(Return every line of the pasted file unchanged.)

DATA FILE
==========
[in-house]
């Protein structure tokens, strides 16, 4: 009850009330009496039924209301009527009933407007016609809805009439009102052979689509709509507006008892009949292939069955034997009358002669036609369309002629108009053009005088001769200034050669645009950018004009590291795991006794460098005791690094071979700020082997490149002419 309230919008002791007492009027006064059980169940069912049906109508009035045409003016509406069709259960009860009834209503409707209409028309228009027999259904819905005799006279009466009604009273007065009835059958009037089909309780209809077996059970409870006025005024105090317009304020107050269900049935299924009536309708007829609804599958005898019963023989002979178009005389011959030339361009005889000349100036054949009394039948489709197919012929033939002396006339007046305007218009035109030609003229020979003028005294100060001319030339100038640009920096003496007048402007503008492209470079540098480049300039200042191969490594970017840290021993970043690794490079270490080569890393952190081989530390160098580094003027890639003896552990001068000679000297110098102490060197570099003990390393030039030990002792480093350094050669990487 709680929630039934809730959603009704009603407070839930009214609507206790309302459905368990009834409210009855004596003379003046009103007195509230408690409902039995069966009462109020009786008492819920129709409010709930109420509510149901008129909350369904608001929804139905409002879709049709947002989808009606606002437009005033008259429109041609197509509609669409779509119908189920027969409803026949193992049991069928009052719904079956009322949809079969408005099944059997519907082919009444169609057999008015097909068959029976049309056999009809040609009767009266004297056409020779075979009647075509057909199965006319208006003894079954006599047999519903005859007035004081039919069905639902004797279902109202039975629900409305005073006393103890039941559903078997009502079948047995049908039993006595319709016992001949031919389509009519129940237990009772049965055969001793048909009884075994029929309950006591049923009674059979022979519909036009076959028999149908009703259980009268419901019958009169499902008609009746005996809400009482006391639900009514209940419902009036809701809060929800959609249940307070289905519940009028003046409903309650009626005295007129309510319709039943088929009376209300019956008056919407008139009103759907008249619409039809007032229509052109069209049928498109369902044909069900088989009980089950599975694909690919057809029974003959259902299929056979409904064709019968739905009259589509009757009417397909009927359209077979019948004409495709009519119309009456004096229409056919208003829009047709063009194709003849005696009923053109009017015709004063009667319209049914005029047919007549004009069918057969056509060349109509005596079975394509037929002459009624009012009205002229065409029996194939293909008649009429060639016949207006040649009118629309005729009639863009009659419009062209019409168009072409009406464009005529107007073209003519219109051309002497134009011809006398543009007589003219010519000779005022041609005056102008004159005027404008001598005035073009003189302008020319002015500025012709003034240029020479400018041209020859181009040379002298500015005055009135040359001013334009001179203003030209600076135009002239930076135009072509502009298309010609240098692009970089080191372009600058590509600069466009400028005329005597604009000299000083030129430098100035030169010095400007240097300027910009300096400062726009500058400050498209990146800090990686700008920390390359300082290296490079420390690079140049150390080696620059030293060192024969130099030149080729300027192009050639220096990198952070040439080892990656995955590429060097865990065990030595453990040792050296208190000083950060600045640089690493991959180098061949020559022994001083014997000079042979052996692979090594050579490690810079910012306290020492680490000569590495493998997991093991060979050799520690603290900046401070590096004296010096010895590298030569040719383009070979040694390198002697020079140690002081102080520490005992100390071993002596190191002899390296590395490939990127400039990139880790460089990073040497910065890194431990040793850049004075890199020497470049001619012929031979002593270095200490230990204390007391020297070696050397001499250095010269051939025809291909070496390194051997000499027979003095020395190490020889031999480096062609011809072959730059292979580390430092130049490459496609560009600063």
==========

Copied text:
[in-house]
């Protein structure tokens, strides 16, 4: 009850009330009496039924209301009527009933407007016609809805009439009102052979689509709509507006008892009949292939069955034997009358002669036609369309002629108009053009005088001769200034050669645009950018004009590291795991006794460098005791690094071979700020082997490149002419 309230919008002791007492009027006064059980169940069912049906109508009035045409003016509406069709259960009860009834209503409707209409028309228009027999259904819905005799006279009466009604009273007065009835059958009037089909309780209809077996059970409870006025005024105090317009304020107050269900049935299924009536309708007829609804599958005898019963023989002979178009005389011959030339361009005889000349100036054949009394039948489709197919012929033939002396006339007046305007218009035109030609003229020979003028005294100060001319030339100038640009920096003496007048402007503008492209470079540098480049300039200042191969490594970017840290021993970043690794490079270490080569890393952190081989530390160098580094003027890639003896552990001068000679000297110098102490060197570099003990390393030039030990002792480093350094050669990487 709680929630039934809730959603009704009603407070839930009214609507206790309302459905368990009834409210009855004596003379003046009103007195509230408690409902039995069966009462109020009786008492819920129709409010709930109420509510149901008129909350369904608001929804139905409002879709049709947002989808009606606002437009005033008259429109041609197509509609669409779509119908189920027969409803026949193992049991069928009052719904079956009322949809079969408005099944059997519907082919009444169609057999008015097909068959029976049309056999009809040609009767009266004297056409020779075979009647075509057909199965006319208006003894079954006599047999519903005859007035004081039919069905639902004797279902109202039975629900409305005073006393103890039941559903078997009502079948047995049908039993006595319709016992001949031919389509009519129940237990009772049965055969001793048909009884075994029929309950006591049923009674059979022979519909036009076959028999149908009703259980009268419901019958009169499902008609009746005996809400009482006391639900009514209940419902009036809701809060929800959609249940307070289905519940009028003046409903309650009626005295007129309510319709039943088929009376209300019956008056919407008139009103759907008249619409039809007032229509052109069209049928498109369902044909069900088989009980089950599975694909690919057809029974003959259902299929056979409904064709019968739905009259589509009757009417397909009927359209077979019948004409495709009519119309009456004096229409056919208003829009047709063009194709003849005696009923053109009017015709004063009667319209049914005029047919007549004009069918057969056509060349109509005596079975394509037929002459009624009012009205002229065409029996194939293909008649009429060639016949207006040649009118629309005729009639863009009659419009062209019409168009072409009406464009005529107007073209003519219109051309002497134009011809006398543009007589003219010519000779005022041609005056102008004159005027404008001598005035073009003189302008020319002015500025012709003034240029020479400018041209020859181009040379002298500015005055009135040359001013334009001179203003030209600076135009002239930076135009072509502009298309010609240098692009970089080191372009600058590509600069466009400028005329005597604009000299000083030129430098100035030169010095400007240097300027910009300096400062726009500058400050498209990146800090990686700008920390390359300082290296490079420390690079140049150390080696620059030293060192024969130099030149080729300027192009050639220096990198952070040439080892990656995955590429060097865990065990030595453990040792050296208190000083950060600045640089690493991959180098061949020559022994001083014997000079042979052996692979090594050579490690810079910012306290020492680490000569590495493998997991093991060979050799520690603290900046401070590096004296010096010895590298030569040719383009070979040694390198002697020079140690002081102080520490005992100390071993002596190191002899390296590395490939990127400039990139880790460089990073040497910065890194431990040793850049004075890199020497470049001619012929031979002593270095200490230990204390007391020297070696050397001499250095010269051939025809291909070496390194051997000499027979003095020395190490020889031999480096062609011809072959730059292979580390430092130049490459496609560009600063």